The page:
I'm pretty sure Paines Plough hate London audiences and don't want them to see their shows - I can't see any other reason for setting up the only London dates of their new Roundabout tour in a well-hidden corner of Hackney 20 minutes' walk from the nearest tube station. Indeed, they succeeded in keeping people away from the final London performance of Growth, which is a shame as Luke Norris' new play works well even with a small turnout, but I think could have really captured the attention of a full house. Norris' first play looked at the health issues of an older man, but now he looks at those of someone a lot closer to his own age. Andy Rush plays Tobes, who loses his job, his girlfriend and his flat in the course of a few weeks. But all his frustrations end up focusing on something else he's about to lose.

Friday, 22 July 2016

Theatre review: Macbeth (Shakespeare's Globe)

Emma Rice's first season at the Globe is called "Wonder," as in "I wonder where all the shows have gone?" I feel like I've barely set foot in there this summer yet, but in fact I'm nearing the end of the main season. The last of the three shows that make up the majority of the summer schedule is Iqbal Khan's take on Macbeth. Like Rice herself and Caroline Byrne he's been given free rein to break out of the venue's old house style, and like them he gets mixed results. When the Scottish king Duncan (Sam Cox) rewards his best general Macbeth (Ray Fearon,) he little imagines he will take these new honours and seek out much greater ones: A supernatural apparition has foretold to Macbeth that he will be the next king, and his wife is keen for him to speed up the process with a spot of regicide.

Thursday, 21 July 2016

Theatre review: Some Girl(s)

Not actually a Rachel Stevens jukebox musical, Some Girl(s) is a Neil LaBute play whose London premiere starred David Schwimmer - a fact that seems to have been kept in mind when casting Gary Condes' revival at the Park, as a vague resemblance is the only reason I could think of for a crucial piece of miscasting. Guy (Charles Dorfman) is about to get married to a much younger woman, but we never actually meet his fiancée: Instead we follow him around the USA as he visits four ex-girlfriends he feels he has unfinished business with. First up he returns to Seattle where he grew up, to see how his high school girlfriend is getting on - and perhaps to gloat a bit, as he's now a university lecturer starting to make a name for himself as a writer, while Sam (Elly Condron) has married the manager of a supermarket.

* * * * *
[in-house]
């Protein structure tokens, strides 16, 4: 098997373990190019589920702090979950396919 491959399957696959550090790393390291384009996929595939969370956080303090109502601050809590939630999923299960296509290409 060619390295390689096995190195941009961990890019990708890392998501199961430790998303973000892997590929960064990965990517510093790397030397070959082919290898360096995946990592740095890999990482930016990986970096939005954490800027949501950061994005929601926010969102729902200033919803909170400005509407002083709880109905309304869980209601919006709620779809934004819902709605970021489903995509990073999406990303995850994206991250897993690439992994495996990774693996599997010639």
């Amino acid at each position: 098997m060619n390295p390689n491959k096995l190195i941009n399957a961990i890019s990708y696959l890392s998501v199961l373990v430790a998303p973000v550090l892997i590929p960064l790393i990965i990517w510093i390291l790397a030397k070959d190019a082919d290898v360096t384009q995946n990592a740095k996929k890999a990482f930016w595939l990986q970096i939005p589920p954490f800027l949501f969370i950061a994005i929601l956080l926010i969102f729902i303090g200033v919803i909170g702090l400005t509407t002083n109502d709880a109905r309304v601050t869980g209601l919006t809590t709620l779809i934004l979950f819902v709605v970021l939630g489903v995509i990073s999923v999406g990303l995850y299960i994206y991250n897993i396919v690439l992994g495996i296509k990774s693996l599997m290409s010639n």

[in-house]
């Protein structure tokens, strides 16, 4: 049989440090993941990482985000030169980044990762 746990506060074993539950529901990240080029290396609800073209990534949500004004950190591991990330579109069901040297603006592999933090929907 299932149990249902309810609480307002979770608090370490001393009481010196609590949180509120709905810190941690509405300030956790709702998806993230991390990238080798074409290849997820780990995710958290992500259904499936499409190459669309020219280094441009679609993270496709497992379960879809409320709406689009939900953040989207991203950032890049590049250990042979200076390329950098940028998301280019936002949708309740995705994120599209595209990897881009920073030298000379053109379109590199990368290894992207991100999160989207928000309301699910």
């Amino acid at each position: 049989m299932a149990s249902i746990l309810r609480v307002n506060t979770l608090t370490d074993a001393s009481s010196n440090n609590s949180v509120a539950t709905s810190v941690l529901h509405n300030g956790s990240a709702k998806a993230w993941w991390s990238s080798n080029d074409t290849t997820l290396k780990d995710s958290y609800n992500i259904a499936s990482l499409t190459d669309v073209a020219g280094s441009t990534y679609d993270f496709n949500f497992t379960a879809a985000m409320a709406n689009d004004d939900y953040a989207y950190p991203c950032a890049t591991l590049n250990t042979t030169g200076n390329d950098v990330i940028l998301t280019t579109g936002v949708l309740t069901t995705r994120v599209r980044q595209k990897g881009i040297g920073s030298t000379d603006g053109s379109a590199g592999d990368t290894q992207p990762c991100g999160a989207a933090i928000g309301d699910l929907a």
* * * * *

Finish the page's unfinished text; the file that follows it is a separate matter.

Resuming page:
Wednesday, 20 July 2016

Theatre review: Stalking the Bogeyman

My theatrical choices have been packed with irony this heatwave, as baking hot fringe theatres are having to pass for some cold locations - last night the Himalayas, tonight Alaska, where journalist David Holthouse's family moved in the late 1970s. Although they didn't know anyone in Anchorage to start with, Nancy (Glynis Barber) and Robert (Geoffrey Towers) quickly made friends with a local couple, whose teenage son was happy to babysit the younger David while their parents held dinner parties. In fact when he was seven, David (Gerard McCarthy) was raped by the then 17-year-old son, whose name he refuses to use, only calling him the Bogeyman (Mike Evans.) Written by Holthouse along with the show's director Markus Potter, Stalking the Bogeyman is a documentary play that does relive this childhood trauma, but centres more on the adult David's desire for revenge.